Stephen, Abstract

In under 40 minutes, Winnipeg-based artist Stephen manages to lay out ambient music pieces inspired by, among other things, films by Lars Von Trier, internal conversations, lost children and dead raccoons. The 10 pieces here are quick hits, most roughly pop-song length, so there’s not a whole lot of room for development. And, as you might guess from the range of themes, it’s something of a mixed bag. Experimental pieces like “The Conversation” and “Tron’s Wooden Leg” go somewhat awry and seem like they’re trying too hard to be interesting. On the upside, when Stephen is content to slow down and spread out a little, there’s good listening. “Cycle of Life” is built on a slow, melancholic melody over which he lays subtle, almost ghostly field recordings. The result comes off like a patient panning shot across his thematic timeline. (This one’s “visual” involves a woman dying of cancer at 18.) “Lost in Frequency” pulls off a good balancing act between skewed and straightforward. It opens on the soft side and drifts along, eventually taking on a beat and some textural treatment. The sound-play skirts the edge well; it doesn’t go too far and disrupt the symbiosis that develops. Stephen is at his best in the ambient framework of “Floating in Space.” He nails the theme here, long pads supporting a stretched melody. There’s a good turn here, a switch in tone that’s nicely executed and takes the story to a different and no less interesting place. Abstract is hampered, I think, by its own shortness. I can’t shake the sense that it could be a stronger, more fleshed out effort. Thirty-five minutes overall isn’t much time, musically speaking, for most artists to say much, especially in this genre, nor is the three-to-five-minute per-piece range that Stephen shackles himself to in his work. The vocabulary is there. Of that I have no doubt. But I’m not sure Abstract is the best expression of what Stephen may have to say.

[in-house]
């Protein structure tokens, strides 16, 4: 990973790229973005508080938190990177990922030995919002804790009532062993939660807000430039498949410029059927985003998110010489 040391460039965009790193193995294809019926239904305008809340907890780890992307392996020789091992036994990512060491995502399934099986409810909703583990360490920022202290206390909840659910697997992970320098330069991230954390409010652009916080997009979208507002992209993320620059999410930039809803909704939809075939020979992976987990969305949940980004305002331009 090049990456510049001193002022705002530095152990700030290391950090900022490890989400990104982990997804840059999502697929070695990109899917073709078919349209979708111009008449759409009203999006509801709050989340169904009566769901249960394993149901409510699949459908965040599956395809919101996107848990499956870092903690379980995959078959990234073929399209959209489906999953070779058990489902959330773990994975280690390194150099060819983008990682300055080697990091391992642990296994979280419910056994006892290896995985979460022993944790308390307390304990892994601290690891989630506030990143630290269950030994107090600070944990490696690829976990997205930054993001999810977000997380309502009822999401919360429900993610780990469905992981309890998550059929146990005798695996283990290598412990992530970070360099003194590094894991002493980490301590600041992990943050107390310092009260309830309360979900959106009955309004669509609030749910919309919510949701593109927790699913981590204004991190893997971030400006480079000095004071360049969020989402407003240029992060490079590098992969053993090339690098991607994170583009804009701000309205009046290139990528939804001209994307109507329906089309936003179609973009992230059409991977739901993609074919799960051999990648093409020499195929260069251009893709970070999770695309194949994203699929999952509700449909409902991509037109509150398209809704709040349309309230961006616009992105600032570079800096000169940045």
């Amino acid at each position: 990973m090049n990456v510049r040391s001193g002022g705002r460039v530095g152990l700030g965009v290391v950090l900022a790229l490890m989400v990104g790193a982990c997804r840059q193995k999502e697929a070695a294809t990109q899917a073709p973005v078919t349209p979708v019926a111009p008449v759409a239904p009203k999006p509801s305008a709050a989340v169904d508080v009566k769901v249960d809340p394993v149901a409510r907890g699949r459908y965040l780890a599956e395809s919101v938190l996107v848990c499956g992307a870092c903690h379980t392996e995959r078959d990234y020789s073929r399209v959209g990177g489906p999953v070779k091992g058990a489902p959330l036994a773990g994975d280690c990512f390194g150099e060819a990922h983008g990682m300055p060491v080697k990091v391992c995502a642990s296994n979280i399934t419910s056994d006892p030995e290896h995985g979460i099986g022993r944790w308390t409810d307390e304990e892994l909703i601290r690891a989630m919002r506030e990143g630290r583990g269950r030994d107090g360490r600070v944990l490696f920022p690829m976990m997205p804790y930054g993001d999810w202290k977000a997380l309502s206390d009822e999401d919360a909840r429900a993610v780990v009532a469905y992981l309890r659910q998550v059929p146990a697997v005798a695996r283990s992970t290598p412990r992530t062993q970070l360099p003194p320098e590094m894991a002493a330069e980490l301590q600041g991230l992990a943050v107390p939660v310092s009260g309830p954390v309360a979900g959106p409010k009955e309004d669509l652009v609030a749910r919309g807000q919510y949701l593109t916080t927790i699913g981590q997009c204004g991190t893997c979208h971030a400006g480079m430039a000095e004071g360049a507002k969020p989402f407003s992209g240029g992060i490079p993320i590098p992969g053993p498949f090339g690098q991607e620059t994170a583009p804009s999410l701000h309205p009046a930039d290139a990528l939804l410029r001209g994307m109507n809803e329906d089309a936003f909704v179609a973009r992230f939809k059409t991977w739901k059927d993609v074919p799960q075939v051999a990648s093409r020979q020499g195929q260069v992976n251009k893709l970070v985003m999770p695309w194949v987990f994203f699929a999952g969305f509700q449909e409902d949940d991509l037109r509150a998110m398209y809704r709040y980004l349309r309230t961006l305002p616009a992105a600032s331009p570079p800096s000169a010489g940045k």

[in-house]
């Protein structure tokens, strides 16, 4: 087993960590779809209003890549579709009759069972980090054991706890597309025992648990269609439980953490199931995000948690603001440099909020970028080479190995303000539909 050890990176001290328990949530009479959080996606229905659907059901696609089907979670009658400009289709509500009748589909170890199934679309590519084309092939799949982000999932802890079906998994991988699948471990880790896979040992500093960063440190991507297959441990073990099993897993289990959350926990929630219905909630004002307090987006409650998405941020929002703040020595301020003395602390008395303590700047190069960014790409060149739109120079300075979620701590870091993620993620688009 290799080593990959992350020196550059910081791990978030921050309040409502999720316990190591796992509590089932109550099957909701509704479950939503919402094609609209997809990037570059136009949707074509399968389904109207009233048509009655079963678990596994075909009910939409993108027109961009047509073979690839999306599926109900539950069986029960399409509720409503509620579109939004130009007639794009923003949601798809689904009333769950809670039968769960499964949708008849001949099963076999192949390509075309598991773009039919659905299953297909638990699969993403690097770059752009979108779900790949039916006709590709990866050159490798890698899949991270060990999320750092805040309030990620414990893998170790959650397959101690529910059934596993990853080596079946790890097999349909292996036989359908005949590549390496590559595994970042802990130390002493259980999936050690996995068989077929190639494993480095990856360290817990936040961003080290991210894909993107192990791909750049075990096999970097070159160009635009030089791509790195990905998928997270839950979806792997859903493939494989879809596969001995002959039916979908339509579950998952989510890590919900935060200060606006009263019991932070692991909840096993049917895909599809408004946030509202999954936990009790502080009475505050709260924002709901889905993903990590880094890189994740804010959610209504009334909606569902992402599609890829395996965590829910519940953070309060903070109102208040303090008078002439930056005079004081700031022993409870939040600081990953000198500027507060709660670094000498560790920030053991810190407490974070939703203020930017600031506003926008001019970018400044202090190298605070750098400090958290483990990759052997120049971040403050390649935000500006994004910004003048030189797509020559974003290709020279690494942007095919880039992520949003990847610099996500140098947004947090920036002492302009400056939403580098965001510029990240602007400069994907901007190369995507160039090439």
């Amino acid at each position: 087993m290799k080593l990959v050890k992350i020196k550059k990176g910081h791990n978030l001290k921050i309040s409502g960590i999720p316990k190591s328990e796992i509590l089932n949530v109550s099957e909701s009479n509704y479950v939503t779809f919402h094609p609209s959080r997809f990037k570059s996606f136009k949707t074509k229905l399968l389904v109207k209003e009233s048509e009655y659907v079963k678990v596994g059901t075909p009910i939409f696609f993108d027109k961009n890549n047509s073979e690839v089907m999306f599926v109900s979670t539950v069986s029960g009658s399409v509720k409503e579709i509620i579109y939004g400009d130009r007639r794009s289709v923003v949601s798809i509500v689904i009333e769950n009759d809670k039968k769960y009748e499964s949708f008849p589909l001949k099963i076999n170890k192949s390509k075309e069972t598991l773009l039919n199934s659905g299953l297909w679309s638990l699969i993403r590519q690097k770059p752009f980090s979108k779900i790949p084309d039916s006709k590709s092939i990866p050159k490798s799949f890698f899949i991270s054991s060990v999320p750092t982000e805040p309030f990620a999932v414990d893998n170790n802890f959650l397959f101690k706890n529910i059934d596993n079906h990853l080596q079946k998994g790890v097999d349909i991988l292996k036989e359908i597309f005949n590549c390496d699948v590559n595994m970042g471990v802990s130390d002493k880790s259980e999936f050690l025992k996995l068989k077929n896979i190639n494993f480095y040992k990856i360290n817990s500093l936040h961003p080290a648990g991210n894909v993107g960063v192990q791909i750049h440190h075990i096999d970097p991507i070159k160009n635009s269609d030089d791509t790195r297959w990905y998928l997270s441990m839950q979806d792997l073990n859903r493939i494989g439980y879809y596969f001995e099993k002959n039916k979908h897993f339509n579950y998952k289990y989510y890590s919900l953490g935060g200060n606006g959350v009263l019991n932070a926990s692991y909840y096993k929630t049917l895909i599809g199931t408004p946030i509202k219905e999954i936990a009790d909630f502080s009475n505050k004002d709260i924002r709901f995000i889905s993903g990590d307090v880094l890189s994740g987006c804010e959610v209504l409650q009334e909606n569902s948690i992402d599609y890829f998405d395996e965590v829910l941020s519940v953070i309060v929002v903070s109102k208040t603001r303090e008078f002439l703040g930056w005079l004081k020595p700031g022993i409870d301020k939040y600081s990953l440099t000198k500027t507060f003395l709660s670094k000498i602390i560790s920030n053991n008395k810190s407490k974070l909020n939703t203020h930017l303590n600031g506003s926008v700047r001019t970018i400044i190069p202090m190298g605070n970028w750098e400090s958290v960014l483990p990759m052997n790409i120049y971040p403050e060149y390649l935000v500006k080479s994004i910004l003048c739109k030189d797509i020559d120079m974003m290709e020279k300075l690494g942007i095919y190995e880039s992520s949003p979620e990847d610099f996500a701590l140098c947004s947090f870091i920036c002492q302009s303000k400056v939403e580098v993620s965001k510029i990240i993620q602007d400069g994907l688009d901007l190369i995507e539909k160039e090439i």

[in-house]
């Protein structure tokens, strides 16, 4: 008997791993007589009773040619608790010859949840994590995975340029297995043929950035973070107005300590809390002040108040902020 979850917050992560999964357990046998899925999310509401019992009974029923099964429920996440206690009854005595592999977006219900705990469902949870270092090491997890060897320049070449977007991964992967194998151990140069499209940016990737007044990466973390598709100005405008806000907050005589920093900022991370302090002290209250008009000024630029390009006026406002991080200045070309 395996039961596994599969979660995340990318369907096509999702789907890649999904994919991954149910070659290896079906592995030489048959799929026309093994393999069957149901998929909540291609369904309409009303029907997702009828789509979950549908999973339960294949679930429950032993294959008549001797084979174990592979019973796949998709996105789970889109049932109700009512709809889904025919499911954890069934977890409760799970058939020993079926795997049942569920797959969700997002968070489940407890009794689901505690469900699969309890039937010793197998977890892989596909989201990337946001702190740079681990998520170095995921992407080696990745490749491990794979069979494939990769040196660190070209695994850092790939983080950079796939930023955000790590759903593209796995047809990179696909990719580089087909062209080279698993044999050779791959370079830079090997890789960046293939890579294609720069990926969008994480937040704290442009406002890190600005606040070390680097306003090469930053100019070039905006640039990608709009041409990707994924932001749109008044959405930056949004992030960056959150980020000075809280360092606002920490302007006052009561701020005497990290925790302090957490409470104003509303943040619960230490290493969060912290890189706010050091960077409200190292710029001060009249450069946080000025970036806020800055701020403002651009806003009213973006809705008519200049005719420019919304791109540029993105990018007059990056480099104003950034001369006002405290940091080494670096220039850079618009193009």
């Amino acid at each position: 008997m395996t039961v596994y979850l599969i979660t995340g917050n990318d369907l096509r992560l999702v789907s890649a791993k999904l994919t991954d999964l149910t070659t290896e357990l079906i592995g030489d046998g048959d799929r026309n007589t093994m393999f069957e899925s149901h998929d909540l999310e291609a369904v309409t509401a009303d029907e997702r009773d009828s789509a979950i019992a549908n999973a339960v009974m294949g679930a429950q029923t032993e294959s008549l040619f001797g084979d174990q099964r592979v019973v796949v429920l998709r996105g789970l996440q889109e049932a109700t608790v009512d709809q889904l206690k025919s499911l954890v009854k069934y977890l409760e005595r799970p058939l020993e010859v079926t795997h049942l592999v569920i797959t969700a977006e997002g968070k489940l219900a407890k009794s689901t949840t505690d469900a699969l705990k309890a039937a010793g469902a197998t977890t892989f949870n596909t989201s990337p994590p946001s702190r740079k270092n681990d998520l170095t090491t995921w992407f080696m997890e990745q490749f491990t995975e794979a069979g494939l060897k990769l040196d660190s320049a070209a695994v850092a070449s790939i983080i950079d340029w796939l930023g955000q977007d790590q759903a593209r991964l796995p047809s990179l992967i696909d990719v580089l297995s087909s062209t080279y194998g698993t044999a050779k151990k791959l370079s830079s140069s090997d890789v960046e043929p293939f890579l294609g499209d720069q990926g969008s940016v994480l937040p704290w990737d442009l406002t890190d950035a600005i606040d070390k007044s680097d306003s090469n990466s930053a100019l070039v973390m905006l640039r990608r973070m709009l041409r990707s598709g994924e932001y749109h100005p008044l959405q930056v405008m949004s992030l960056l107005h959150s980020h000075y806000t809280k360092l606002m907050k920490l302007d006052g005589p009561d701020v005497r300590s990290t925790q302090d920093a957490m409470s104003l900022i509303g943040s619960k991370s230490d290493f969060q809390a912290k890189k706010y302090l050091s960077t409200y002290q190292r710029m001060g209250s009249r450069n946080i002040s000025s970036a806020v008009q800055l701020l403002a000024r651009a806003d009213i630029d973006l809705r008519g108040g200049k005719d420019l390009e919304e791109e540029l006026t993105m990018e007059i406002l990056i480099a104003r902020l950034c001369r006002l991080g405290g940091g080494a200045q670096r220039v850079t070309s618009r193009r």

Available at Bandcamp.

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